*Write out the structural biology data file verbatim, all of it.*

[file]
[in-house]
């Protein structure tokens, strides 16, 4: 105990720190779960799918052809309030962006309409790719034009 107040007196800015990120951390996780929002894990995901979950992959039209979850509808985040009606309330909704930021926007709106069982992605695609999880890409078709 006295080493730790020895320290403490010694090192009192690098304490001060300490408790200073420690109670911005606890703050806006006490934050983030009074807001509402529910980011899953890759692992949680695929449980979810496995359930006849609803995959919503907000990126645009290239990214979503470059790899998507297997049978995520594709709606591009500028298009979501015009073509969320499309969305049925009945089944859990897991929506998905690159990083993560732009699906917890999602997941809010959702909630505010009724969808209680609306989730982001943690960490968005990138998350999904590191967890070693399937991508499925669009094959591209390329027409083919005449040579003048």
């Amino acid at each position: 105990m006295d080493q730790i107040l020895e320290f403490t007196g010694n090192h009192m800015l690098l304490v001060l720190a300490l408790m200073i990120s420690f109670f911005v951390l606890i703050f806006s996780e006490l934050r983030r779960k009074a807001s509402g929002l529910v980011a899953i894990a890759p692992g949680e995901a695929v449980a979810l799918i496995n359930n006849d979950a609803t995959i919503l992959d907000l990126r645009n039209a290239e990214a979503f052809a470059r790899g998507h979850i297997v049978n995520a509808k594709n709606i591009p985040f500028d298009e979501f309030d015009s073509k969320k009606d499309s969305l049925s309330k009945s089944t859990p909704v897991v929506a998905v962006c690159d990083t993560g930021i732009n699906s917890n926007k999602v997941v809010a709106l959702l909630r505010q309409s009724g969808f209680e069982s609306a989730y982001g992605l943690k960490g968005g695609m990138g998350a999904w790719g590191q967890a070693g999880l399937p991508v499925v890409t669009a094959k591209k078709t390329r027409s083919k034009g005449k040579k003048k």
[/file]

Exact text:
[in-house]
């Protein structure tokens, strides 16, 4: 105990720190779960799918052809309030962006309409790719034009 107040007196800015990120951390996780929002894990995901979950992959039209979850509808985040009606309330909704930021926007709106069982992605695609999880890409078709 006295080493730790020895320290403490010694090192009192690098304490001060300490408790200073420690109670911005606890703050806006006490934050983030009074807001509402529910980011899953890759692992949680695929449980979810496995359930006849609803995959919503907000990126645009290239990214979503470059790899998507297997049978995520594709709606591009500028298009979501015009073509969320499309969305049925009945089944859990897991929506998905690159990083993560732009699906917890999602997941809010959702909630505010009724969808209680609306989730982001943690960490968005990138998350999904590191967890070693399937991508499925669009094959591209390329027409083919005449040579003048």
């Amino acid at each position: 105990m006295d080493q730790i107040l020895e320290f403490t007196g010694n090192h009192m800015l690098l304490v001060l720190a300490l408790m200073i990120s420690f109670f911005v951390l606890i703050f806006s996780e006490l934050r983030r779960k009074a807001s509402g929002l529910v980011a899953i894990a890759p692992g949680e995901a695929v449980a979810l799918i496995n359930n006849d979950a609803t995959i919503l992959d907000l990126r645009n039209a290239e990214a979503f052809a470059r790899g998507h979850i297997v049978n995520a509808k594709n709606i591009p985040f500028d298009e979501f309030d015009s073509k969320k009606d499309s969305l049925s309330k009945s089944t859990p909704v897991v929506a998905v962006c690159d990083t993560g930021i732009n699906s917890n926007k999602v997941v809010a709106l959702l909630r505010q309409s009724g969808f209680e069982s609306a989730y982001g992605l943690k960490g968005g695609m990138g998350a999904w790719g590191q967890a070693g999880l399937p991508v499925v890409t669009a094959k591209k078709t390329r027409s083919k034009g005449k040579k003048k």